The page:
“The Future Is Already Here—It’s Just Not Very Evenly Distributed.”
The reality of uneven access linked to technology is a straightforward conceit of modern conversation about digital humanities. Despite the moniker “World Wide Web”, the reality of under-resourced and underrepresented areas linked to digital humanities is undeniable. These inequalities are born from several complex issues. Built on established patterns of industrial and political power, the language of universality that championed the world wide web cannot overcome the reality of questions about the power and control inherited from previous systems. Digital Humanities scholars have raised questions and sought pathways to address these fundamental questions. The more they consider, the more concerns emerge. Either directly or indirectly, a concern about digital humanities in a global context raises a variety of ethical challenges. Ownership of information generated by virtual systems undermines individual privacy around the world. The turn toward digital systems opens the door to questions about virtual exploitation in cyberspace.
While the questions of global exploitation loom large, even the system of managing, distributing, and archiving digital data opens the door to numerous concerns. Standard around digital rights linked to data, access to institutional and personal data, and the very real chasm between resource-rich and deprived communities increasingly dependent on data architecture, offers moments of critical consideration. The DH community has increasingly asked essential questions about equity and sought theoretical and practical tools to promote accessibility. These discussions have pushed the field forward, borrowing important ideological inspiration from feminist theory, indigenous, and critical race studies. These efforts are united by a desire to broaden the conversation about how we should understand the digital in a global context.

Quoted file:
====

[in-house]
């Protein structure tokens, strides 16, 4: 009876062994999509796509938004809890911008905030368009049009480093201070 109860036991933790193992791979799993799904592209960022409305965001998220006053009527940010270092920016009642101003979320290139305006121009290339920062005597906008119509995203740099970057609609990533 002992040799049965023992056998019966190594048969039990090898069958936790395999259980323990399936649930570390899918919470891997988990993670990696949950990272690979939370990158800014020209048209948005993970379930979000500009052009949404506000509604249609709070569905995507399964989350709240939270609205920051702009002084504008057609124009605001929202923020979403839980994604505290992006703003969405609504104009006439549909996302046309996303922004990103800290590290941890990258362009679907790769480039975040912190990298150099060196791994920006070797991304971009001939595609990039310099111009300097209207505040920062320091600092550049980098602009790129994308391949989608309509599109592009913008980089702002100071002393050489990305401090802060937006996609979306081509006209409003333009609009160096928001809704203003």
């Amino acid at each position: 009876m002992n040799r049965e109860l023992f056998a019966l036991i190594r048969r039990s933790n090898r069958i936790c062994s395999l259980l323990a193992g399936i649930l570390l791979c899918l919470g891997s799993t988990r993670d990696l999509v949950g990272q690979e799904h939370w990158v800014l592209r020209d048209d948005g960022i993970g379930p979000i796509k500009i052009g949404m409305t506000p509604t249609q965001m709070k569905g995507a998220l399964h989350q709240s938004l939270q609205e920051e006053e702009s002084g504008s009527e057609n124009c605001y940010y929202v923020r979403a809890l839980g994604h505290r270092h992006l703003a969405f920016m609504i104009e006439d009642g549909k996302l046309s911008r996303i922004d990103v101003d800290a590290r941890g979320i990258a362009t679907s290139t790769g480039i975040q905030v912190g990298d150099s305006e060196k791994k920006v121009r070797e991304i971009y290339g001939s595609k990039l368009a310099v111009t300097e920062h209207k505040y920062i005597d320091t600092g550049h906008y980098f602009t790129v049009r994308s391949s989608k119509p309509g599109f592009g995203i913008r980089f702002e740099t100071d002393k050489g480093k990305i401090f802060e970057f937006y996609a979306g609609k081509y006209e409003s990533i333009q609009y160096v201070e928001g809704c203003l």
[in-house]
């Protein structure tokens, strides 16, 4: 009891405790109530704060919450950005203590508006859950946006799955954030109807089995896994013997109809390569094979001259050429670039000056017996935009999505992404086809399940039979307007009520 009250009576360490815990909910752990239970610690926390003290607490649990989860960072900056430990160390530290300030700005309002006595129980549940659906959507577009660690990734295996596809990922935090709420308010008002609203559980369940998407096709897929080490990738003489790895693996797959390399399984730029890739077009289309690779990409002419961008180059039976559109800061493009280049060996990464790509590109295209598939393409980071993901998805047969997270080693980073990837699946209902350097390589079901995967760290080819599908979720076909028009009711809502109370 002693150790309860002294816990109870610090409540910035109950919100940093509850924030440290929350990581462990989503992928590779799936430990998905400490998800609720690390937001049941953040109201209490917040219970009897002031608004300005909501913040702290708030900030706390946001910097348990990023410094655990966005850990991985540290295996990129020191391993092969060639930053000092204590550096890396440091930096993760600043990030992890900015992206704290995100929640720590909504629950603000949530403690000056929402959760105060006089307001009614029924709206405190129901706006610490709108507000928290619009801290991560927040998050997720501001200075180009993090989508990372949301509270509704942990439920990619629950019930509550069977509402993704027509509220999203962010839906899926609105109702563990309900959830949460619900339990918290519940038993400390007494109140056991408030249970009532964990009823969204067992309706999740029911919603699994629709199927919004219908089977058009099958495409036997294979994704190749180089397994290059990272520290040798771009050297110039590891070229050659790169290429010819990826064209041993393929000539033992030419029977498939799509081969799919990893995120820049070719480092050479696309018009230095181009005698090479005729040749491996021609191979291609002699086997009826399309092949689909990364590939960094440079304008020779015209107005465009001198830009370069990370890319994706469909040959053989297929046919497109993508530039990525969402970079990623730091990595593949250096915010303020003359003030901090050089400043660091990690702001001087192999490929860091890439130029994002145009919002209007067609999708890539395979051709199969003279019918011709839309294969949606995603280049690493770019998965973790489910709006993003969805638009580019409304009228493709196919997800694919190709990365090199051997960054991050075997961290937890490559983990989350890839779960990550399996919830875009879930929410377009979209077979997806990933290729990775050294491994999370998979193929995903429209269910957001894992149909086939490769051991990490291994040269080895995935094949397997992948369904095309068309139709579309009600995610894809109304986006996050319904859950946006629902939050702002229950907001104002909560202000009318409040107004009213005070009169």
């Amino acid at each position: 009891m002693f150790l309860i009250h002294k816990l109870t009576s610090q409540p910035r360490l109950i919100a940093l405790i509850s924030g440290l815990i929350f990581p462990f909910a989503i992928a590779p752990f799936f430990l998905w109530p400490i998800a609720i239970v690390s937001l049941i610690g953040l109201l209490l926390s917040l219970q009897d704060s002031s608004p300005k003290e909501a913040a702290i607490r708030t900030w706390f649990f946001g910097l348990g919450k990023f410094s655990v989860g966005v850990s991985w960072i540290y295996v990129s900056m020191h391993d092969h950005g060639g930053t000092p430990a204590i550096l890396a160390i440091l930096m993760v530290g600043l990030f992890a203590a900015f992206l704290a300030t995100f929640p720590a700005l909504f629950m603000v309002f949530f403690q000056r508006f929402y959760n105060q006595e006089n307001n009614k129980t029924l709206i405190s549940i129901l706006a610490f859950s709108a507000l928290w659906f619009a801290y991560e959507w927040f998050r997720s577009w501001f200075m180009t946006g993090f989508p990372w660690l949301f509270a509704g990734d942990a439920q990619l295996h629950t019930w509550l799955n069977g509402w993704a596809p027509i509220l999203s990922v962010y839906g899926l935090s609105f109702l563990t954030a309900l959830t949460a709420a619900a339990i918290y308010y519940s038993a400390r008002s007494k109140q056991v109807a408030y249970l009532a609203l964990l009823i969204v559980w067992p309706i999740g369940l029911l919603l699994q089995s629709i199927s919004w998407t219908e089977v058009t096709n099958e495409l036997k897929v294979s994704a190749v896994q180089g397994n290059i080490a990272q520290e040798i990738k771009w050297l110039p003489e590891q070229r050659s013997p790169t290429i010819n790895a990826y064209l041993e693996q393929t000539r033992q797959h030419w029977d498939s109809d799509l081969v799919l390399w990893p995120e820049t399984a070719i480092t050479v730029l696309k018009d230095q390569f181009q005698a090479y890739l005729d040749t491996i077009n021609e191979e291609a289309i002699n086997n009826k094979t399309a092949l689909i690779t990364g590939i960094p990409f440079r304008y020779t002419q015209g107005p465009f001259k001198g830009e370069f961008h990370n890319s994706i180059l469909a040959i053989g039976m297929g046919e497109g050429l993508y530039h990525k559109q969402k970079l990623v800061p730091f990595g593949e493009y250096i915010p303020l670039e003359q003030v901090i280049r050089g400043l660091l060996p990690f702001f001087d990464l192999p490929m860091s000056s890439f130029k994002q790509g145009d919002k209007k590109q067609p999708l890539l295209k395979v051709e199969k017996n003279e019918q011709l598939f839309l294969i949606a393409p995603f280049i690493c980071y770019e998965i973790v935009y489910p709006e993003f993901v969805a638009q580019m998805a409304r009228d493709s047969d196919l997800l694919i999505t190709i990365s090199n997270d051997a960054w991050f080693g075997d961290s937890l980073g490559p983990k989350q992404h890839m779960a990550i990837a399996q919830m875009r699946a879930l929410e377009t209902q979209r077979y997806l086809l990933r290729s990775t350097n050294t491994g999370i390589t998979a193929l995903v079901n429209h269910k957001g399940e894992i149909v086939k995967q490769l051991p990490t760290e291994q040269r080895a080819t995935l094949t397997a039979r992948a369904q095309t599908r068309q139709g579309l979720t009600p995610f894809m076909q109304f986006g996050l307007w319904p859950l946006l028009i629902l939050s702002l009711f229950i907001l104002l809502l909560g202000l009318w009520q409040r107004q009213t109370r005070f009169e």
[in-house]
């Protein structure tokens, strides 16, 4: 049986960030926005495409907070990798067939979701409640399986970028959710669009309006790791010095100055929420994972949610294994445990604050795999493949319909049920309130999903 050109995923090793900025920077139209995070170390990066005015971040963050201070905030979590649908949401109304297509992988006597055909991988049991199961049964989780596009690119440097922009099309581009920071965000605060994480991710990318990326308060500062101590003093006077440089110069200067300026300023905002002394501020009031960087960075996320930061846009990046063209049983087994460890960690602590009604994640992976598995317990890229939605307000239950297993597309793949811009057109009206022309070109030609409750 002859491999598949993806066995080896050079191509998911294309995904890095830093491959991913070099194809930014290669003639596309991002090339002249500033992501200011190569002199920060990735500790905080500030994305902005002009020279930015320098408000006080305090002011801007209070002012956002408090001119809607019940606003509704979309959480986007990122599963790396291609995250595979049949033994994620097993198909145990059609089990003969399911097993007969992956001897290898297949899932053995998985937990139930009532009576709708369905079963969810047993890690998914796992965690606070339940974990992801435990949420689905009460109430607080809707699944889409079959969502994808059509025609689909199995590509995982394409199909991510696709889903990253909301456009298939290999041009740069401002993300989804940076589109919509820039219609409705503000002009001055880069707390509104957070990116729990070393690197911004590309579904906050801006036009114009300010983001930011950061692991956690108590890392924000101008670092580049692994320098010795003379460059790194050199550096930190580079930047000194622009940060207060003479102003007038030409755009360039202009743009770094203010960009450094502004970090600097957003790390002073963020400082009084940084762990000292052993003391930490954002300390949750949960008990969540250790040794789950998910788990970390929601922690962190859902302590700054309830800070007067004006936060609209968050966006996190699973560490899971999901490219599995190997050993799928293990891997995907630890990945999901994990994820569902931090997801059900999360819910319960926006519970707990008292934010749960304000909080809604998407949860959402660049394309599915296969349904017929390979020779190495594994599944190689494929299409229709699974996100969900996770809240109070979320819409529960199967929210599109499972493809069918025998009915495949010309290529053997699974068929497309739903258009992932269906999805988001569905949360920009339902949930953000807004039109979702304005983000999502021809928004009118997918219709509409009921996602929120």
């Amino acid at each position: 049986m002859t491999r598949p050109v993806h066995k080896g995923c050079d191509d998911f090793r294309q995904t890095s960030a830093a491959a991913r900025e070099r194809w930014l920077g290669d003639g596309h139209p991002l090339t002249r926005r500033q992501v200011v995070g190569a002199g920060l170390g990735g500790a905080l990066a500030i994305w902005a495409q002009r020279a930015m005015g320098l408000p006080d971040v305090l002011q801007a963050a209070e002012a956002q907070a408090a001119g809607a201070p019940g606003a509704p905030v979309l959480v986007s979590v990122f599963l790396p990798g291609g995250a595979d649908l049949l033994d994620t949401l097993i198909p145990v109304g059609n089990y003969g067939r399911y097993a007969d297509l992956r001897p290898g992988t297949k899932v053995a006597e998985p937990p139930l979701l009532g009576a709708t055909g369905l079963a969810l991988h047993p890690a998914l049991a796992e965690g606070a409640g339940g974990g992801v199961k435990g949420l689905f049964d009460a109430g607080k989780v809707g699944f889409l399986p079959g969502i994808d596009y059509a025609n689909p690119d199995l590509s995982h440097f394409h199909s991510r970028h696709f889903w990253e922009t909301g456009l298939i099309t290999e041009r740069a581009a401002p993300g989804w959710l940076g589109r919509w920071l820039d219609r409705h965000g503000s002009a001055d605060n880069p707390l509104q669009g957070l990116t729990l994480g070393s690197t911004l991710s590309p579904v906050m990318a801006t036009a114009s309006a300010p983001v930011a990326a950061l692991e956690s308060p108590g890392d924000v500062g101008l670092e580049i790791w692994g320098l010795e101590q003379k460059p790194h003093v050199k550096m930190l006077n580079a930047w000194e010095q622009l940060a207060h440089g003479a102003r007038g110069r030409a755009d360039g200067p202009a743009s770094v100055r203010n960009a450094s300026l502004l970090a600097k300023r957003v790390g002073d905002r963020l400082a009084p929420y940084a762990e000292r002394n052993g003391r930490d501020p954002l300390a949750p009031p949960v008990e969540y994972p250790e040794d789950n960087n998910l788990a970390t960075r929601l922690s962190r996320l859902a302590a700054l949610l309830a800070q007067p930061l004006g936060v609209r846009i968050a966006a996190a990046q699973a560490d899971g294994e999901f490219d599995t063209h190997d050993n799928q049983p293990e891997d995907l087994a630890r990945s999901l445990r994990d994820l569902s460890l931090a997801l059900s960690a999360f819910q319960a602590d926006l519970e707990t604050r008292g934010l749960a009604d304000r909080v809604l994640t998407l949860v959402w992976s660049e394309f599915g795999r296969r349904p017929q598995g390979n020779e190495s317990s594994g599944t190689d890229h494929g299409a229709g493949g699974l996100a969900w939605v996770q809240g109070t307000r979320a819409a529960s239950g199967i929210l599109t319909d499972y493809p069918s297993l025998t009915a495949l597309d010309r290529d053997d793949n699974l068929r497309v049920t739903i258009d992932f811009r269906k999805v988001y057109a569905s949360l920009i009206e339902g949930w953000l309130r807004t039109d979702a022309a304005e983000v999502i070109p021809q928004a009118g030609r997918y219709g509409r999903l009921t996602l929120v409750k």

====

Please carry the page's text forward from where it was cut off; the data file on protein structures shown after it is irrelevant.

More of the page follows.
Global Digital Humanities offers important opportunities to rethink the assumptions that frame the
digital and, as a result, highlight the centrality of the humanities as a critical focal point for understanding the challenge of achieving social justice in a digital world. The readings in this section highlight the diverse perspectives necessary to understand the problem. Dorothy Kim’s “Media Histories, Media Archaeologies, and the Politics and Genealogies of the Digital Humanities” offers an essential reframing of the egalitarian mythologies about the digital world. A conversation with Dhanashree Thorat highlights the work of postcolonial digital humanities and the necessary intervention central to that approach. Ariana K. Costales Del Toro offers a framework to understanding the Caribbean experience through a set of digital projects. Similarly, Karina Ocañas Suarez theorizes alternative feminist epistemologies for Global Digital Humanities. These works are joined by important projects highlighting indigenous worldviews and languages as means of broadening digital discourse.
Taken together, these readings highlight the importance of wrestling with the implication of the global as a means to decenter the assumptions that further the digital divide.